And yes, using an outhouse is important (though it isn't something we did often, but there were times when that's all that was available). It makes you appreciate what you have when you get back home. Besides, the world can be a hostile place. There are hurricanes, terrorist attacks, wars, and all sorts of calamities. The time may come when we may have to dig a latrine, sleep under a lean-to, and figure out what plants to eat in order to survive. When times like those come around (as they inevitably do), the folks who did some real camping will have a better shot than those who had hired hands doing everything for them.

These folks are not doing their son any favors. Why don't they have him join the Boy Scouts? Would that be too much contact with the hoi-polloi?

But isn't that typical of our culture? Why should we expect anything else from parents these days? Selfish, wasteful, lazy, and self-indulgent. People actually think spoiling their children and robbing them of real-world experiences is good parenting. How sad!

I wouldn't trade my memories of camping with my family in a chilly tent with a sleeping bag for all of the plastic and artificial experiences that are for sale to the highest bidder. I can sure appreciate staying at a luxury hotel and enjoying a fine meal, fine drink, and a fine cigar (I once went on a (very cold!) dog-sledding and camping trip in Quebec followed by a one-night stay at the exquisite and civilized Chateau Laurier in Ottawa right next to the Canadian Parliament. It is possible to enjoy both sides of the coin). But if that's all you ever know and do, look at how much you will never see and experience. This is especially sad for kids - most especially boys. They need to get dirt under their nails.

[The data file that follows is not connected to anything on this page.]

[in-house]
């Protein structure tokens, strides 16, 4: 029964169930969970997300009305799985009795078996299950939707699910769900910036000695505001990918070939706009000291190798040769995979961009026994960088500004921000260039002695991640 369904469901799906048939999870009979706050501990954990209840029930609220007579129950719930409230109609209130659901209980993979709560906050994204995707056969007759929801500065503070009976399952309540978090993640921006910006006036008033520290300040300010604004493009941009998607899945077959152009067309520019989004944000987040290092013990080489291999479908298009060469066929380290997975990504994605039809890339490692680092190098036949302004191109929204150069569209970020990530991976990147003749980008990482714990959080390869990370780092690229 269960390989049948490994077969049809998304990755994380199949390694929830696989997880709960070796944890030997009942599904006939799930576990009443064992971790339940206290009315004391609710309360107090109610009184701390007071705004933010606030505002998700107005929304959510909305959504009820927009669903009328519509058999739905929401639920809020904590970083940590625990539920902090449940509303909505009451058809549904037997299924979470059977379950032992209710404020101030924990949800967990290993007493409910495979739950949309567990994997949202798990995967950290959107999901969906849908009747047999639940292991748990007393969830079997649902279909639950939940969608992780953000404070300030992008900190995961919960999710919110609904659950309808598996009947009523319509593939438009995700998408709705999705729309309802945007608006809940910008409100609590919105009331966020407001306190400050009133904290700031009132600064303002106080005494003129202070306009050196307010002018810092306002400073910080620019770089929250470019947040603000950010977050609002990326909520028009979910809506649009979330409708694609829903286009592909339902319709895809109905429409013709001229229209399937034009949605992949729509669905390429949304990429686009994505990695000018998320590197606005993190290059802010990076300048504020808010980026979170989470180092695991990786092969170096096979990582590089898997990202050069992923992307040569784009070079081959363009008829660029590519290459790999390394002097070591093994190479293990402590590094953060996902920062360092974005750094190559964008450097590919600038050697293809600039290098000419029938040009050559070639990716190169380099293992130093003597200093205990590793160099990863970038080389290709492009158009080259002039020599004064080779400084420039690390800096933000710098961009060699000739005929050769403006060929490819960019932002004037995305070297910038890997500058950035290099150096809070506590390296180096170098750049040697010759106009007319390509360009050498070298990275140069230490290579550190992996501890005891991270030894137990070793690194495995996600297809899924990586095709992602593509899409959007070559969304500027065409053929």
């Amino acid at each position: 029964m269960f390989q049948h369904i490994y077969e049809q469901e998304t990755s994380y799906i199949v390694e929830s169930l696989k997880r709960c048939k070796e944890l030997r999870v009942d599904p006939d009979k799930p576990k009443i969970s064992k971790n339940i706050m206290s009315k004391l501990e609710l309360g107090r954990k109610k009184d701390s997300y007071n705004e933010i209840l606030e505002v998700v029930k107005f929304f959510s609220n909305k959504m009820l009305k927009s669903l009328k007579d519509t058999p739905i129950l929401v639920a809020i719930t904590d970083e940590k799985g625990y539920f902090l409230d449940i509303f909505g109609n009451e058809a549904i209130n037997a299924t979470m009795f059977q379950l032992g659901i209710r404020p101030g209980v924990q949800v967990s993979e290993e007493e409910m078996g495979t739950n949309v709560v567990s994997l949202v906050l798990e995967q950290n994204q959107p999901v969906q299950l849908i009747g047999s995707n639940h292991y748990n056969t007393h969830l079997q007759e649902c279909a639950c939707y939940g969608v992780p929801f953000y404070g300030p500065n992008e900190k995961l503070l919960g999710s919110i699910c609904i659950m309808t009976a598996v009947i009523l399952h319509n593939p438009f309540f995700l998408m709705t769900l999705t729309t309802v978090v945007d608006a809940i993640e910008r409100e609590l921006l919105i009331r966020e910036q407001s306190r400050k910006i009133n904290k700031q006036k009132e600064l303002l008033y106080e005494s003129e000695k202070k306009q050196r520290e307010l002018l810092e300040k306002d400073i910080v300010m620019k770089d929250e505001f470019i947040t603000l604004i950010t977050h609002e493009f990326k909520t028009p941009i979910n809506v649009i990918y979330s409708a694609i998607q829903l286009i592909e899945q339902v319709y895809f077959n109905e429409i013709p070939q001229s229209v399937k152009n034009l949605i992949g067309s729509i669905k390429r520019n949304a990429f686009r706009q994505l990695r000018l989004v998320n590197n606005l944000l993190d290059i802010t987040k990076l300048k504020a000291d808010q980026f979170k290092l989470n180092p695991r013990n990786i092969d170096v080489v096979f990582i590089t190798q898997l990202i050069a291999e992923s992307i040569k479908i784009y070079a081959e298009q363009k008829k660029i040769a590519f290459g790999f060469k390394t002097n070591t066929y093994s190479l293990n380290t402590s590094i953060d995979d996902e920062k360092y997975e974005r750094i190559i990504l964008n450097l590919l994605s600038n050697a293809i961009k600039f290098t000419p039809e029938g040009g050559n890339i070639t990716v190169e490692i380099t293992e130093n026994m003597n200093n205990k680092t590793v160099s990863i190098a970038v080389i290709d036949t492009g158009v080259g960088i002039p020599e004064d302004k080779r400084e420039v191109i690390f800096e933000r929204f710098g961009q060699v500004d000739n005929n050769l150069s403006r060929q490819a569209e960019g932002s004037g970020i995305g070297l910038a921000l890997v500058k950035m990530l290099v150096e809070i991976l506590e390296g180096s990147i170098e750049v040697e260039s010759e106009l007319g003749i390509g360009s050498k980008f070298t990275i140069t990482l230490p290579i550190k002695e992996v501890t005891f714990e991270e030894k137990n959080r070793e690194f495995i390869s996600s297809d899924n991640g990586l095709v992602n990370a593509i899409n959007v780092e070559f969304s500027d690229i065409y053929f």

Of course, these days, the greatest luxury of all isn't staying at a Four Seasons or flying first class, it's actually having parents who care about their children and are willing to make sacrifices for the sake of preparing them for life as a well-rounded person. Now that's a luxury that you just can't buy!


Anonymous Lutheran said...

For what it's worth, your indignation reminds me of how I feel when people uses the word camping to describe anything other than sleeping in a tent or in the open. ;-)

generalscuttlebutt said...

In a tent? Listen kiddo, if you're not half naked in the "Frozen Chosin" with Gooks shooting at you it's a luxury cruise. That's all I got to say about that!

Past Elder said...

Frozen Chosen? I thought that was the Presbyterians! (OK before anyone gets all riled up, I heard that one from a Presbyterian.)

I'll put my survival skills on the line -- if it's a matter of survival. Otherwise I don't find knowing the difference between a teaspoon and a tablespoon any real assault on my masculinity. I've enjoyed camping as in canoes and portaging in Minnesota, and do not associate camping with fifth wheels and KOA. These days, roughing it to me is a regular room rather than a suite. As to hostiles, I ain't gonna go there unless some show up.

solarblogger said...